So I've made some really awesome progress on the renderer for 3.1 over the last few days. Wasn't sure if I would post there here or not, but it's sort of exciting so why not.
The following are framerates for 3000 Sprites running on a 4th gen iPod Touch. I used that since it was the oldest device I had on hand. 37 different textures were used and selected randomly.
unatlassed = Sprites loaded from individual files.
atlassed = Sprites loaded from a spritesheet.
batched = Using a CCSpriteBatchNode on 3.0, not needed with 3.1.
20% visible = Only 20% of the sprites are visible on the screen.
sorted = Sorting the sprites by rendering state to force a best case scenario for 3.1 to automatically batch them.
5 fps - unatlassed, unbatched
7 fps - atlassed, unbatched
10 fps - atlassed, batched
5 fps - unatlassed, unbatched, 20% visible
7 fps - atlassed, unbatched, 20% visible
44 fps - atlassed, batched, 20% visible
3 fps - unatlassed
10 fps - atlassed
11 fps - unatlassed, 20% visible
37 fps - unatlassed, sorted, 20% visible
45 fps - atlassed, 20% visible
When the automatic batching is working with unatlassed textures it’s making a draw call for nearly every sprite, and with it’s overhead is slightly more than the 3.0 rendering. When a spritesheet is used 3.1's performance is nearly as good as 3.0 with a batch node, but with no extra effort needed. In the 20% tests, the overhead is a little more apparent. Sorting the sprites by rendering state is nearly as good as using a spritesheet. Not too surprising, and it's good to know that you can significantly improve performance just by changing z-orders. Since most games don’t have completely random sequences of sprites, the real world performance of the render queue will probably lie somewhere between the “unatlassed” and “sorted” performance numbers even if they aren't using spritesheets.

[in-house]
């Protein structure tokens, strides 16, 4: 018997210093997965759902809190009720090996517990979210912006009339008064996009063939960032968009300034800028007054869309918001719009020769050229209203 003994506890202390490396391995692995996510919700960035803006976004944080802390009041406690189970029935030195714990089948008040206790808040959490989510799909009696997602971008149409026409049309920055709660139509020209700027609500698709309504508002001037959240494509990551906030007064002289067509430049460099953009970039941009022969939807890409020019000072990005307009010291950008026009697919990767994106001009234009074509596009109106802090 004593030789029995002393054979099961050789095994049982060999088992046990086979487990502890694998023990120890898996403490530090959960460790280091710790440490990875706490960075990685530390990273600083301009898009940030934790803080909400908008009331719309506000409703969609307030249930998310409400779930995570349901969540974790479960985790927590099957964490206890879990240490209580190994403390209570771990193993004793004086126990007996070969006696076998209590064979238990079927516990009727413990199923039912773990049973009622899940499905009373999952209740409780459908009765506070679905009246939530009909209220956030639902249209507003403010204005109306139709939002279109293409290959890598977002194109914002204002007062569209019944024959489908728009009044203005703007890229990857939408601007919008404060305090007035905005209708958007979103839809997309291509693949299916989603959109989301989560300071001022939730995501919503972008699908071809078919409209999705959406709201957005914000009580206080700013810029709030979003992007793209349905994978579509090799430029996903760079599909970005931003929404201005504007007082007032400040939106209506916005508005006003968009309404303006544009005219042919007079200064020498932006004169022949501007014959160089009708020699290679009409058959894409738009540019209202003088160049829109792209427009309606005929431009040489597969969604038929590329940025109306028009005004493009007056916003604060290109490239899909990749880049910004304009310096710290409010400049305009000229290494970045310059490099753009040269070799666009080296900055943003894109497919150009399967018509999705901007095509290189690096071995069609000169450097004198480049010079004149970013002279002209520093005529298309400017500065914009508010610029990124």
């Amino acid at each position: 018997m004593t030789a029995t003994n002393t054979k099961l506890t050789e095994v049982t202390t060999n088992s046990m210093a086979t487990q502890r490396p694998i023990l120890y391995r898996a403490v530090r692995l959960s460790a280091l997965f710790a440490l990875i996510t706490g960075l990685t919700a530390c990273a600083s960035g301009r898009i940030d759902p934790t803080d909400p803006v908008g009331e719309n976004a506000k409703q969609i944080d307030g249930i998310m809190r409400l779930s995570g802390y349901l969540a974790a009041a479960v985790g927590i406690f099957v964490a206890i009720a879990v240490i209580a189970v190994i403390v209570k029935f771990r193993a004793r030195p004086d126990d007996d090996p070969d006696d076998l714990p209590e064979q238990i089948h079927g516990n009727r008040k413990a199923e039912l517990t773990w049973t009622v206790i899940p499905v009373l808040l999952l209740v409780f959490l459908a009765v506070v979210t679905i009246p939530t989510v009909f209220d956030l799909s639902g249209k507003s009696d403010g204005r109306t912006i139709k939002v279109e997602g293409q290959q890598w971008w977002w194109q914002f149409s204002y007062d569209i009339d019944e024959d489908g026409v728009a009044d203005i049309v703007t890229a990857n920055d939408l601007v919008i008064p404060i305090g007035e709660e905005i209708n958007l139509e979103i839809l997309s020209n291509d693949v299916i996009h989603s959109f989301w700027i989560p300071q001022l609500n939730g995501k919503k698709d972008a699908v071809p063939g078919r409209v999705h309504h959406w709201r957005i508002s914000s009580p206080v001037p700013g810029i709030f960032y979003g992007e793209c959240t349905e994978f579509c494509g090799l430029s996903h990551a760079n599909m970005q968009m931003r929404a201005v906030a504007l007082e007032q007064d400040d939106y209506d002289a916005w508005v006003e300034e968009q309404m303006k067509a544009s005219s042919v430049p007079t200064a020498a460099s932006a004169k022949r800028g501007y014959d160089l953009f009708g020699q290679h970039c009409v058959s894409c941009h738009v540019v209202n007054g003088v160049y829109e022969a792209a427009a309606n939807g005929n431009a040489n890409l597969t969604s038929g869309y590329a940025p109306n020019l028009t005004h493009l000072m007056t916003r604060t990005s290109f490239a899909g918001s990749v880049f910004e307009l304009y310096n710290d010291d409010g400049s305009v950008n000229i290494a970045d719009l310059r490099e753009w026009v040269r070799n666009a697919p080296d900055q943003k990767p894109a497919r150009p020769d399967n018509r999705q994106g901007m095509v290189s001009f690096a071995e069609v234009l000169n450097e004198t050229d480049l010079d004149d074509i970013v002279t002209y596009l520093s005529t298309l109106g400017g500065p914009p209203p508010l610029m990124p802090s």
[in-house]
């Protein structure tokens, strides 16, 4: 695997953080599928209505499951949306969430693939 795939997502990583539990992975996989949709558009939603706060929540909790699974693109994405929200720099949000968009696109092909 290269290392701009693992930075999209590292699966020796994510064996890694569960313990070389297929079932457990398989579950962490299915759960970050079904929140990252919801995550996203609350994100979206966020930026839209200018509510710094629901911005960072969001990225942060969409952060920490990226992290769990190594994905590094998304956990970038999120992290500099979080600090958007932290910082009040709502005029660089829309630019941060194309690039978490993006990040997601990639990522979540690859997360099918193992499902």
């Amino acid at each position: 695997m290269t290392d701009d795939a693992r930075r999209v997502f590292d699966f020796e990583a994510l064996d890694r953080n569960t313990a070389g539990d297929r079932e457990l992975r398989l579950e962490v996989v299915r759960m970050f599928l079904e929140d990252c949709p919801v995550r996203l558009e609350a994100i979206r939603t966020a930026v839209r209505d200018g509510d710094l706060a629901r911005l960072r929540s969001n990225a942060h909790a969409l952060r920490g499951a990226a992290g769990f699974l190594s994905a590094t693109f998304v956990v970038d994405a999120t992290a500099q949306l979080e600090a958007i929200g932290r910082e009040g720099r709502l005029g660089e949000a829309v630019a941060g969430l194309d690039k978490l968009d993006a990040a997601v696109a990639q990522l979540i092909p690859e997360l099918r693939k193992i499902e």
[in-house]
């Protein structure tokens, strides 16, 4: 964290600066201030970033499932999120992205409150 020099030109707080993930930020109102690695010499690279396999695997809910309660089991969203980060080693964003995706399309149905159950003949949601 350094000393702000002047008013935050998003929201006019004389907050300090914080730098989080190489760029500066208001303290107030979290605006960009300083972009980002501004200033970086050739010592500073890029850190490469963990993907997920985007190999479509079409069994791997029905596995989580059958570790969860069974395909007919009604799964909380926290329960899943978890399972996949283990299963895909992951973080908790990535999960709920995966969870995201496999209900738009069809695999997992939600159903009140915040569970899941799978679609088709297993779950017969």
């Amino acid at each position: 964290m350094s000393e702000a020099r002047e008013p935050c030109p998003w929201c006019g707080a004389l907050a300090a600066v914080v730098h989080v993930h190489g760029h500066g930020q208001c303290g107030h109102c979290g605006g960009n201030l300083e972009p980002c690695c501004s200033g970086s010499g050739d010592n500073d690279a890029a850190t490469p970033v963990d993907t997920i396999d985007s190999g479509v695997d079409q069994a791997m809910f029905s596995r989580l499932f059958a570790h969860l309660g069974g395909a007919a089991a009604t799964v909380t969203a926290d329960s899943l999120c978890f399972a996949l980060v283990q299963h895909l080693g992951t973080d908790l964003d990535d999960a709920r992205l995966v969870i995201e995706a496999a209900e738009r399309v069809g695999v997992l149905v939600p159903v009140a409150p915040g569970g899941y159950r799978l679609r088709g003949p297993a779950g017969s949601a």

I’m pretty happy with the way things are going so far. The rendering code is much simpler now. The worst case performance isn’t much worse, and the automatic batching performance is nearly as good as the existing batch nodes. Culling seems to work fantastically too. Better yet, there is still a lot of room for improvement so I only expect performance to go up even more.
So unless your app is rendering a completely random sequence of sprites that you can't put into a spritesheet, I would guess that most games will see at least a 2x+ rendering speedup without needing to do anything!